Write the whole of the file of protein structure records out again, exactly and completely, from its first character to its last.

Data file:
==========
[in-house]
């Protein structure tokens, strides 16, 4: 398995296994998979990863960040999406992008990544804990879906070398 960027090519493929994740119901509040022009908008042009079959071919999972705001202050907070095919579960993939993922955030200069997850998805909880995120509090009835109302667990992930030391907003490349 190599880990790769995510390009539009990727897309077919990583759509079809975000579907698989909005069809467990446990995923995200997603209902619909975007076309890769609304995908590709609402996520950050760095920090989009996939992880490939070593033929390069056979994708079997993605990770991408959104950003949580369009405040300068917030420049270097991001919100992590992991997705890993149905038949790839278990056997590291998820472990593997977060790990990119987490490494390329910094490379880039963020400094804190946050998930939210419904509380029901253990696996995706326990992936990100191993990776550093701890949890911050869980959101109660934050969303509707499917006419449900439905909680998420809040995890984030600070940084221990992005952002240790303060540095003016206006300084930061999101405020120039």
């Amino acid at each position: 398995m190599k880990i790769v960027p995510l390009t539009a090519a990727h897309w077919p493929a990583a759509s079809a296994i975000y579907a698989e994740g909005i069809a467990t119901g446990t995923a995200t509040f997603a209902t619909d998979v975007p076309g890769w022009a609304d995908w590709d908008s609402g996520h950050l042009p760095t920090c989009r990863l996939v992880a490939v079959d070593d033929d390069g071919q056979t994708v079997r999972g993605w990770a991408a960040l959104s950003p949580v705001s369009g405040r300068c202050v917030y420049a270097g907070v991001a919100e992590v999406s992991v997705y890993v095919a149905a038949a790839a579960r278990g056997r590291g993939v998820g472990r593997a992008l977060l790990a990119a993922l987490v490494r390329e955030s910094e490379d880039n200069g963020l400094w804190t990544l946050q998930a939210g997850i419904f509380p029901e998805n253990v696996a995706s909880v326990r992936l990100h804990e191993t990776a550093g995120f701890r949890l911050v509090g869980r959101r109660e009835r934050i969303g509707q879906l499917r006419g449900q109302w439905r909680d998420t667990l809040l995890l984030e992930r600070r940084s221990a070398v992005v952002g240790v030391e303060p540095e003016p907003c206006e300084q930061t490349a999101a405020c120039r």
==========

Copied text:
[in-house]
């Protein structure tokens, strides 16, 4: 398995296994998979990863960040999406992008990544804990879906070398 960027090519493929994740119901509040022009908008042009079959071919999972705001202050907070095919579960993939993922955030200069997850998805909880995120509090009835109302667990992930030391907003490349 190599880990790769995510390009539009990727897309077919990583759509079809975000579907698989909005069809467990446990995923995200997603209902619909975007076309890769609304995908590709609402996520950050760095920090989009996939992880490939070593033929390069056979994708079997993605990770991408959104950003949580369009405040300068917030420049270097991001919100992590992991997705890993149905038949790839278990056997590291998820472990593997977060790990990119987490490494390329910094490379880039963020400094804190946050998930939210419904509380029901253990696996995706326990992936990100191993990776550093701890949890911050869980959101109660934050969303509707499917006419449900439905909680998420809040995890984030600070940084221990992005952002240790303060540095003016206006300084930061999101405020120039």
């Amino acid at each position: 398995m190599k880990i790769v960027p995510l390009t539009a090519a990727h897309w077919p493929a990583a759509s079809a296994i975000y579907a698989e994740g909005i069809a467990t119901g446990t995923a995200t509040f997603a209902t619909d998979v975007p076309g890769w022009a609304d995908w590709d908008s609402g996520h950050l042009p760095t920090c989009r990863l996939v992880a490939v079959d070593d033929d390069g071919q056979t994708v079997r999972g993605w990770a991408a960040l959104s950003p949580v705001s369009g405040r300068c202050v917030y420049a270097g907070v991001a919100e992590v999406s992991v997705y890993v095919a149905a038949a790839a579960r278990g056997r590291g993939v998820g472990r593997a992008l977060l790990a990119a993922l987490v490494r390329e955030s910094e490379d880039n200069g963020l400094w804190t990544l946050q998930a939210g997850i419904f509380p029901e998805n253990v696996a995706s909880v326990r992936l990100h804990e191993t990776a550093g995120f701890r949890l911050v509090g869980r959101r109660e009835r934050i969303g509707q879906l499917r006419g449900q109302w439905r909680d998420t667990l809040l995890l984030e992930r600070r940084s221990a070398v992005v952002g240790v030391e303060p540095e003016p907003c206006e300084q930061t490349a999101a405020c120039r």